Protecting our Beaches: The Animal Fund Association
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The Animal Fund Kayak clean-up
The Animal Fund Kayak clean-up @ https://www.facebook.com/pg/TAF.theanimalfund99

Protecting our Beaches: The Animal Fund Association

Although summer has ended, the warm weather is persisting and people continue to take advantage of the beach.  Unfortunately, humans also continue to litter and pollute the beach, an issue The Animal Fund Association is fighting against.

On a short walk along the Cap d’Ail beach, one can quickly spot a large amount of litter, but it’s just a fraction of what can be found in our oceans.  For two years, the Animal Fund has taken action against pollution.  Most recently, its members gathered for a kayak trip out to sea, not for fun, but to collect litter.  An event organized by Berit Legrand, president of the association, who has been fighting for the protection of our planet for many years.

Berit Legrand and Prince Albert II
Berit Legrand and Prince Albert II @ https://www.facebook.com/pg/TAF.theanimalfund99

She said that without a clean ocean, we wouldn’t be able to live because the ocean provides more than half of the Earth’s oxygen. The beach recently improved their rules by banning plastic bottles and bags, habits which were already undertaken by Brigitte, who participated in the big Cap d’Ail clean-up operation. “I love nature and protecting nature is clear and obvious.  We mustn’t throw litter in nature, we must protect it.”

Armed with life jackets, paddles, buckets and a bit of strength and determination, the group was off on their mission to find pollution.  “We don’t need to go too far to see a lot of plastic everywhere, which is surprising because we can’t see it from the shore.  But once we’re out in the ocean, its everywhere, unfortunately,” said Annette, who participated in the clean-up.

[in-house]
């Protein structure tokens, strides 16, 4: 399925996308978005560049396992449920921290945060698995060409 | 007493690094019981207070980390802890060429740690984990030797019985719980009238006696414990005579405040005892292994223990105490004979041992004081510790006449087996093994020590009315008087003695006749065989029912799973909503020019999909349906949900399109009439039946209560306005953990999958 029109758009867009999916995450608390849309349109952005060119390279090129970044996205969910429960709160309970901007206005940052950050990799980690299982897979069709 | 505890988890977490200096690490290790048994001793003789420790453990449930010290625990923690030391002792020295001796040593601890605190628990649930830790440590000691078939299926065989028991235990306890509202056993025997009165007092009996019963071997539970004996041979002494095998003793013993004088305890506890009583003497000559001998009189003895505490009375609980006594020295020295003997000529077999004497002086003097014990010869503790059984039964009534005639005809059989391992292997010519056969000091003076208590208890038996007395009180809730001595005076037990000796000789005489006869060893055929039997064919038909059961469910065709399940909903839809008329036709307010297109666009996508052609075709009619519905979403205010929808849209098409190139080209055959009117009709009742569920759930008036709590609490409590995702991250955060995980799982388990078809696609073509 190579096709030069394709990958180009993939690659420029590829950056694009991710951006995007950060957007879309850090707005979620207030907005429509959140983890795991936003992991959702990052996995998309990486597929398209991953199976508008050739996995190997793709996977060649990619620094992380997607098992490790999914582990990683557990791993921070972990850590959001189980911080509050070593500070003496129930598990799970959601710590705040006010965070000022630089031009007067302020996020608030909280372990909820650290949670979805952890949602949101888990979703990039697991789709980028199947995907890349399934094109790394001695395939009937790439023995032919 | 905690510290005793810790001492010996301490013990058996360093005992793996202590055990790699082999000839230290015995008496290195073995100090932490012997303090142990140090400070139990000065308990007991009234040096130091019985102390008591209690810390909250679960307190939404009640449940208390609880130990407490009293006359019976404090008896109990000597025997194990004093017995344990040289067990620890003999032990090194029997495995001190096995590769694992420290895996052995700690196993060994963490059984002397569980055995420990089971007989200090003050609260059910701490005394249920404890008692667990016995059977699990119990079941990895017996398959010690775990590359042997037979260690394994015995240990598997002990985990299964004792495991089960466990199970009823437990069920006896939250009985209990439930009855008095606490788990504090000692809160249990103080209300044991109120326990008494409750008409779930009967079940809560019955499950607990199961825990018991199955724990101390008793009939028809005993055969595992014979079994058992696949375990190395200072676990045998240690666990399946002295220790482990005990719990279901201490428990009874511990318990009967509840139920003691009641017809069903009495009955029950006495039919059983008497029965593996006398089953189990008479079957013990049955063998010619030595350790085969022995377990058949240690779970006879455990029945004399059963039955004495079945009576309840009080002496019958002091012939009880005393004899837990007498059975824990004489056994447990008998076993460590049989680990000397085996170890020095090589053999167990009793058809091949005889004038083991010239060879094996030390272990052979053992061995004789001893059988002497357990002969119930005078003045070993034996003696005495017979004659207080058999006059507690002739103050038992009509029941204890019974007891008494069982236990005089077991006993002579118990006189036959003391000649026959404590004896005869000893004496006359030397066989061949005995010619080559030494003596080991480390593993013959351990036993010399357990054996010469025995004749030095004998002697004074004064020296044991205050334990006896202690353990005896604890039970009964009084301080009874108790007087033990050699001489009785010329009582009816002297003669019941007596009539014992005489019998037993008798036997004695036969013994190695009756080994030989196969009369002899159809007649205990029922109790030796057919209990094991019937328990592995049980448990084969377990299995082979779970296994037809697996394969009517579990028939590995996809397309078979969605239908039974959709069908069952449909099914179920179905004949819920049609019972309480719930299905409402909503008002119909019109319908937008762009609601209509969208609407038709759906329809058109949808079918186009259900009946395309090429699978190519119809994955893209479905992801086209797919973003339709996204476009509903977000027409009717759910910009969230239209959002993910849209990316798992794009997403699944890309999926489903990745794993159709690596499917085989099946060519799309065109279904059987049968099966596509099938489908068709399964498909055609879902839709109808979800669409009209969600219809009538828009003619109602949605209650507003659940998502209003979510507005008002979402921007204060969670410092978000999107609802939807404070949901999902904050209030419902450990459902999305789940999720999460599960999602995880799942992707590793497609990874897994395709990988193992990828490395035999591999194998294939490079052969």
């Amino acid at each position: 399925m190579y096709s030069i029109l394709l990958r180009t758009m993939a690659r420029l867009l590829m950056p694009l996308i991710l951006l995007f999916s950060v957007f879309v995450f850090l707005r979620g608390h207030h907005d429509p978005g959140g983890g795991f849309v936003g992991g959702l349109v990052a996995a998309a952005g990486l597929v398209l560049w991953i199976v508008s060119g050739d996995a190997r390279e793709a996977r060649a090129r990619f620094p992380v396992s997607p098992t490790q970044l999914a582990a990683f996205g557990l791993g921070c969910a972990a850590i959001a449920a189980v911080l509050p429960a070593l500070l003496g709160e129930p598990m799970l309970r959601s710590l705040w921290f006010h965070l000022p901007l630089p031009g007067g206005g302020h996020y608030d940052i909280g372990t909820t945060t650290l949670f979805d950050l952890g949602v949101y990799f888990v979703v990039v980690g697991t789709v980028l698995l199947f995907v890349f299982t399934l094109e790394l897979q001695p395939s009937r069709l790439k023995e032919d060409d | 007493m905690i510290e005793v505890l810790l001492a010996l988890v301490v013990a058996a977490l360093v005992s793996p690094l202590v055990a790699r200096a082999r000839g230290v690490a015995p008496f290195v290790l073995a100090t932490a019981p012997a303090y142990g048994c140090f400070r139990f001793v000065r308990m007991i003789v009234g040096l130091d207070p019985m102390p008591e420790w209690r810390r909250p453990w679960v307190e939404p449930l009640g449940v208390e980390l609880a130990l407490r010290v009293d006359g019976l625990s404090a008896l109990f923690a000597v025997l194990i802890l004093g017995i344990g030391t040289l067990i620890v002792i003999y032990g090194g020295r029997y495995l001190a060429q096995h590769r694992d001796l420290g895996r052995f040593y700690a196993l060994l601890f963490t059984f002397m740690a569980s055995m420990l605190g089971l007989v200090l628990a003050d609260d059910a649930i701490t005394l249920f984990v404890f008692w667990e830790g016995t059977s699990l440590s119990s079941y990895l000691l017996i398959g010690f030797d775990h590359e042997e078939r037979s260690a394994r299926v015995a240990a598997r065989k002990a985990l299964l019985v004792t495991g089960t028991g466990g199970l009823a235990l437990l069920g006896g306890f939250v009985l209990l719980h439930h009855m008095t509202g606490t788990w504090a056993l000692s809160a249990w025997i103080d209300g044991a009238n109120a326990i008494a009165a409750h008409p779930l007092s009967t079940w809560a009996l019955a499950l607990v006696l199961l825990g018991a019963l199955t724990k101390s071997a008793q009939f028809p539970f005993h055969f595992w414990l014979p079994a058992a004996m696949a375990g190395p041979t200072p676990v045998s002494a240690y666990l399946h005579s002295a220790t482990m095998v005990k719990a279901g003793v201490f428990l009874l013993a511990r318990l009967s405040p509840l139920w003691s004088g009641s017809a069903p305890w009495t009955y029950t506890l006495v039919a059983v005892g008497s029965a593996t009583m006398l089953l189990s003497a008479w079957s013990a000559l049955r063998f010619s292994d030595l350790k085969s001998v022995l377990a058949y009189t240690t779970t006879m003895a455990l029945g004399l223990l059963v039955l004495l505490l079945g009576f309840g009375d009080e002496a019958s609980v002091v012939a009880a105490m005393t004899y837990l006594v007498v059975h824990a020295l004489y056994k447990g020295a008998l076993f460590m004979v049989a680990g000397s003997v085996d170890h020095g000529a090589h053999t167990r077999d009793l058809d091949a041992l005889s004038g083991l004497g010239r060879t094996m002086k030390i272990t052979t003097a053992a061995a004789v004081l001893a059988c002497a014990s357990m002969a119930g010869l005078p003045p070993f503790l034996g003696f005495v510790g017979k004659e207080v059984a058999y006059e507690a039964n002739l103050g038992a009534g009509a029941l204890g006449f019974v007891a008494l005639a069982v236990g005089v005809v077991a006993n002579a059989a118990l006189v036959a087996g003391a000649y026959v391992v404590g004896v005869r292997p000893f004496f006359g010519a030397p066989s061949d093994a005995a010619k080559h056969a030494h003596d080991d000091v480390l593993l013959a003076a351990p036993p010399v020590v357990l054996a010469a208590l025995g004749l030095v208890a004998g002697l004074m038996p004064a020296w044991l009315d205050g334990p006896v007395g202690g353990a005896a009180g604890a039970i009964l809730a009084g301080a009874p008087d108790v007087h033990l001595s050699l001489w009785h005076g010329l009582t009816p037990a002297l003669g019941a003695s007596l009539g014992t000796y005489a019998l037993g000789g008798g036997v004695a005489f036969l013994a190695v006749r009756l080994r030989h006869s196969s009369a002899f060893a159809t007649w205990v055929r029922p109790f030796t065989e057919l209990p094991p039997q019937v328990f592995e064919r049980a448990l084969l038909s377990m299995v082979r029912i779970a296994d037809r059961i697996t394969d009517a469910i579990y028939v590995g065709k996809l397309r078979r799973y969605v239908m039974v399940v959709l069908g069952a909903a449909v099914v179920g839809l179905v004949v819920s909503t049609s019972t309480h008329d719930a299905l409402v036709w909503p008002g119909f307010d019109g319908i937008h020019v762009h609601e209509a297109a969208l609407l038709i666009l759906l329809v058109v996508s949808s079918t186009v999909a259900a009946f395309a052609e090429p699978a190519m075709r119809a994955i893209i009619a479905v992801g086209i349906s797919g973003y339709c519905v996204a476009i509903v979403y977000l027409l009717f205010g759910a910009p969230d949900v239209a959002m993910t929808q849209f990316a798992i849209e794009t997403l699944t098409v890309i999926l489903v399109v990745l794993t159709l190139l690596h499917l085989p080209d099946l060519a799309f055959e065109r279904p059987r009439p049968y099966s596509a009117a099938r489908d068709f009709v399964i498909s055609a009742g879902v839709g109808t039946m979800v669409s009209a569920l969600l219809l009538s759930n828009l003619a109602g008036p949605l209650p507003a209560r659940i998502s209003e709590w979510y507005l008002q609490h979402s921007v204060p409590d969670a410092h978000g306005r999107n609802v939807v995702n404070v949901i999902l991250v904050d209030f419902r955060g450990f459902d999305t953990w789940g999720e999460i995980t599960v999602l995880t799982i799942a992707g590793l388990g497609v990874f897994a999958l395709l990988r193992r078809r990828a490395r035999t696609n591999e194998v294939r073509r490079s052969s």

“I love aquatic activities, so combining pleasure and doing something helpful is great.  Everyone can help.  If we look, we can see a lot of cigarette butts on the beach, so we can begin by picking up what we see.  Even when I’m swimming, if I see something close-by, I’ll collect it and put it in the garbage can.  Because it’s rare to go swimming and see nothing,” said Michaela.

Ocean Plastic
@pixabay.com

Today the term ‘plastic continent’ has been used by scientists to describe the amount of trash found in our oceans.  In the water, plastic degrades into millions of polluting nano particles, which are invisible to the naked eye, but can be found in our food.  “This experience is worth the effort, because it’s important to do something before we’re all directly or indirectly poisoned by what we eat.  Fish absorb everything we throw into the ocean, marine pollution makes up 80% of the world’s pollution.  We all have a major role to play,” said Louis.

Despite all the efforts of The Animal Fund, many people continue to throw their garbage onto the beach and into the ocean.  Although certain products are biodegradable, many of them take many years to decompose.  While living on this Earth, members of The Animal Fund continue to fish for pollution, bringing in a disheartening amount of litter, which should make us all reflect on our actions and how we can protect our planet.



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